10 May 1941

Last major attack on London of the 1940-41 Blitz.

18 December 1941

The National Service (No. 2) Act is passed. All men and women aged 18-60 are now liable to some form of national service, including military service for those under 51. The first military registration of 18.5-year-olds takes place. The Schedule of Reserved Occupations is abandoned: from now on only individual deferments from the draft will be accepted.

1942[edit]

5 March 1942

The Daily Mirror publishes a controversial cartoon by Zec which Churchill and other senior government figures alleged was damaging to public morale. Zec is investigated by MI5 and the government seriously proposes banning the newspaper until parliamentary opposition forces a retreat.

23 April 1942

Beginning of so-called Baedeker Blitz on English provincial towns; attacks continue sporadically until 6 June.

1 December 1942

Sir William Beveridge's Report on Social Insurance and Allied Services published.

The Ministry of Labour reports that 1942 strikes cost 1,527,000 working days, as compared with 1,079,000 in 1941.[2]

1943[edit]

18 February 1943

The House of Commons votes, 335 to 119, against a Labour amendment demanding the creation of a Social Security Ministry and immediate implementation of the Beveridge report. The government has approved the plan "in principle" but called for a delay until the war is over.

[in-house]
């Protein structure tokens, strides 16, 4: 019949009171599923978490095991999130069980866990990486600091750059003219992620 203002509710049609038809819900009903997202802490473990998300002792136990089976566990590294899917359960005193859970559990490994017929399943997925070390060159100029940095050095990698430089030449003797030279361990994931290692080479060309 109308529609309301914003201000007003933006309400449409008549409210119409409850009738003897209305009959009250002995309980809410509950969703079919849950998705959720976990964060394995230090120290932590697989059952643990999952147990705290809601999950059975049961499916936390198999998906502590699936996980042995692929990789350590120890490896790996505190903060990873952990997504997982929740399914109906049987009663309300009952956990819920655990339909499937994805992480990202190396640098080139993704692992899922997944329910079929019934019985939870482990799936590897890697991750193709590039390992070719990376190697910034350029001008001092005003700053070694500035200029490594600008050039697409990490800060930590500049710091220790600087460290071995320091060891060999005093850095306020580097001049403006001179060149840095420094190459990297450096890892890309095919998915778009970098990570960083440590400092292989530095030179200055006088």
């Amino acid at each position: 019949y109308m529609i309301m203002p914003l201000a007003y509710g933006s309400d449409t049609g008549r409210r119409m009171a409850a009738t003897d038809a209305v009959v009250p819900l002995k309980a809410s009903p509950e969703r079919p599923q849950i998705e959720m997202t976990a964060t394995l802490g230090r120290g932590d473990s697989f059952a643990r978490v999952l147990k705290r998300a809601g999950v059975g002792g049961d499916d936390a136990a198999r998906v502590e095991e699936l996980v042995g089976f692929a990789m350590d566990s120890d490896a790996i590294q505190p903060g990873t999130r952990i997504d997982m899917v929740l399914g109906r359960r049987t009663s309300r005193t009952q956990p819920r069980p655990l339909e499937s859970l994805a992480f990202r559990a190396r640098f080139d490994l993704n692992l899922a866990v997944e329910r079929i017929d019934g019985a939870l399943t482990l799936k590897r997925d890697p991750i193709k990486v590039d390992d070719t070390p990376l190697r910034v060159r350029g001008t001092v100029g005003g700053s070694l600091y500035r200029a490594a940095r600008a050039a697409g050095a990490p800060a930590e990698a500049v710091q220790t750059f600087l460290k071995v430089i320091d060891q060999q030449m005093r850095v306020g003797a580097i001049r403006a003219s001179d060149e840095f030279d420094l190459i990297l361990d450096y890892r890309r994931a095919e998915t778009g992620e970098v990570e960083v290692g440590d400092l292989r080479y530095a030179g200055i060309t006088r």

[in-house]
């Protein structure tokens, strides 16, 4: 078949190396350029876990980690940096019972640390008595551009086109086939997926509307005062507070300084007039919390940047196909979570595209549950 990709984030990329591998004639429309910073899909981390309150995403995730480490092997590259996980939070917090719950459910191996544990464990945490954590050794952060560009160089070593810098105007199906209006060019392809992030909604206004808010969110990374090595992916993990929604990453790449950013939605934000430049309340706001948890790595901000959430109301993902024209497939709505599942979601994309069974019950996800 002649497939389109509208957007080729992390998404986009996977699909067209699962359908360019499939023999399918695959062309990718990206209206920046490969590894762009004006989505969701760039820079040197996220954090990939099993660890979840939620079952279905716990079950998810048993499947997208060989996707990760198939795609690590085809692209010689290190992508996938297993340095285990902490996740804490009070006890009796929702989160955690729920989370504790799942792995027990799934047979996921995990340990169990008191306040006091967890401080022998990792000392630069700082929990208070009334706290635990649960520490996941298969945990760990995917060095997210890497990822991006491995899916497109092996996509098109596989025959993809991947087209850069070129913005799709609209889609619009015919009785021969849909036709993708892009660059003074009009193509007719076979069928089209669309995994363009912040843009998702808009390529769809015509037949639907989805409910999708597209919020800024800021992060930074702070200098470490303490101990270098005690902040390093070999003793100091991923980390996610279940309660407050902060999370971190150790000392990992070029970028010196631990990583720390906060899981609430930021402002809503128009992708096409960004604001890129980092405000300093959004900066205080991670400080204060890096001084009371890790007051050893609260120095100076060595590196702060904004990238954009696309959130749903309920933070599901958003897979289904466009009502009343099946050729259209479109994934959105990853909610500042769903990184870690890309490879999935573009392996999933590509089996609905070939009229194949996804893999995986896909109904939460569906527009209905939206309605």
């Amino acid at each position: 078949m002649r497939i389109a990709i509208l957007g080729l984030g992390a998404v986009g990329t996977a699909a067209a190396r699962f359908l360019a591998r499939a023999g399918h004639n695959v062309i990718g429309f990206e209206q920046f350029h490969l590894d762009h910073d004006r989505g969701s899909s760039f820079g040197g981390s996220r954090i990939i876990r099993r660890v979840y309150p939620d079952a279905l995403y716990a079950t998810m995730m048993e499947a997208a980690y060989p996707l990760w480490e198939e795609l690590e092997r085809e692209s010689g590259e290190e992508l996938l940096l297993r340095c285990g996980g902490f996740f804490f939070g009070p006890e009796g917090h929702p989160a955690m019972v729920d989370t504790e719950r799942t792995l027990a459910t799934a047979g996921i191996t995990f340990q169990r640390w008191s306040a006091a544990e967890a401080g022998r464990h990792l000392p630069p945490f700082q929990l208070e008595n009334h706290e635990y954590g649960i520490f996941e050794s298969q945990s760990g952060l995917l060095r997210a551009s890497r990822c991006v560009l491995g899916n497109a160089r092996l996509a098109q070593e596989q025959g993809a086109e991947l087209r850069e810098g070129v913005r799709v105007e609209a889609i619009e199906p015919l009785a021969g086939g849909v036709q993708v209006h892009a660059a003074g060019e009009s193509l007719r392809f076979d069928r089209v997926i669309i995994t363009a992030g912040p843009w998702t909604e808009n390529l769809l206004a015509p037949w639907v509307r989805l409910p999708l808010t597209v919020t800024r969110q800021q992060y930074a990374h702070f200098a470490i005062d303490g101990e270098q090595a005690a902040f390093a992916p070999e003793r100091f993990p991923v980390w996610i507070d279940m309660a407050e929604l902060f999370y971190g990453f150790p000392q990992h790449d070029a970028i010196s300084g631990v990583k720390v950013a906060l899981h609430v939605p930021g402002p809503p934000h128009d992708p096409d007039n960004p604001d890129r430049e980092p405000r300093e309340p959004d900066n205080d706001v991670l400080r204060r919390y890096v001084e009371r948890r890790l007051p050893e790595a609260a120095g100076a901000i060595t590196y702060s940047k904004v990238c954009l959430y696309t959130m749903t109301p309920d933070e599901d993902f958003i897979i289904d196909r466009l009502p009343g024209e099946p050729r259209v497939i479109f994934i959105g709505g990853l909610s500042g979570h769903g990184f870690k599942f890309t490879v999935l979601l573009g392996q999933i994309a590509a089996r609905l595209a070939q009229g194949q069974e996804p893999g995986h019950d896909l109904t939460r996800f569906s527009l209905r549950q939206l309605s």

19 February 1943:

The Labour Party National Executive Committee rejects the Communist Party's application for affiliation saying it must carry out decisions of the Comintern in Moscow, that it has shown "complete irresponsibility in British politics" and because "its general outlook is entirely out of harmony with the philosophy and objectives of the Labour Party."[3]

7 April 1943

The Government releases a White Paper by John Maynard Keynes, announcing its post-war currency stabilization plan designed to provide an international banking system.

12 April 1943

The Chancellor of the Exchequer presents a budget of £5.8 billion with 56% to be raised from current revenue; the deficit would be £2.8 billion of which £2.2 will be borrowed at home.[4]

29 July 1943

Labour Minister Ernest Bevin announces that women from 19 to 50 will be called for work in plane and munitions plants. Men eligible for military service may choose work in coal mines.[5]

23 September 1943

The Ministry of Health reports that 1942 births totaled 654,039 versus 480,137 in 1941; deaths 66,811 versus 55,043. Infant mortality was 49 per 1,000, the lowest on record for Britain.[6]

1944[edit]

10 March 1944

R.A. Butler's Education Act passed, reorganizing Britain's school system under the tripartite system.

12 June 1944

First V-1 flying bomb attack on London.

8 September 1944

First V-2 rocket attack on London.

17 September 1944

The Blackout is replaced by a partial 'dim-out'.

22 September 1944

Ernest Bevin announces the government's plan for eventual military demobilization.

3 December 1944

The Home Guard is stood down.

1945[edit]

27 March 1945

Last V-2 attack on London.

29 March 1945

Last [[V-1 flying bomb

V-1]] attack on London.

8 May 1945

VE Day.

23 May 1945

The Labour Party members of the coalition government resign in order to prepare for the upcoming general election. Churchill appoints a largely Conservative caretaker government.

16 June 1945

The Family Allowances Act passed. Mothers will receive a tax-free cash payment for each child in their care. This is the first time in Britain that a state payment has gone directly to a wife rather than her husband.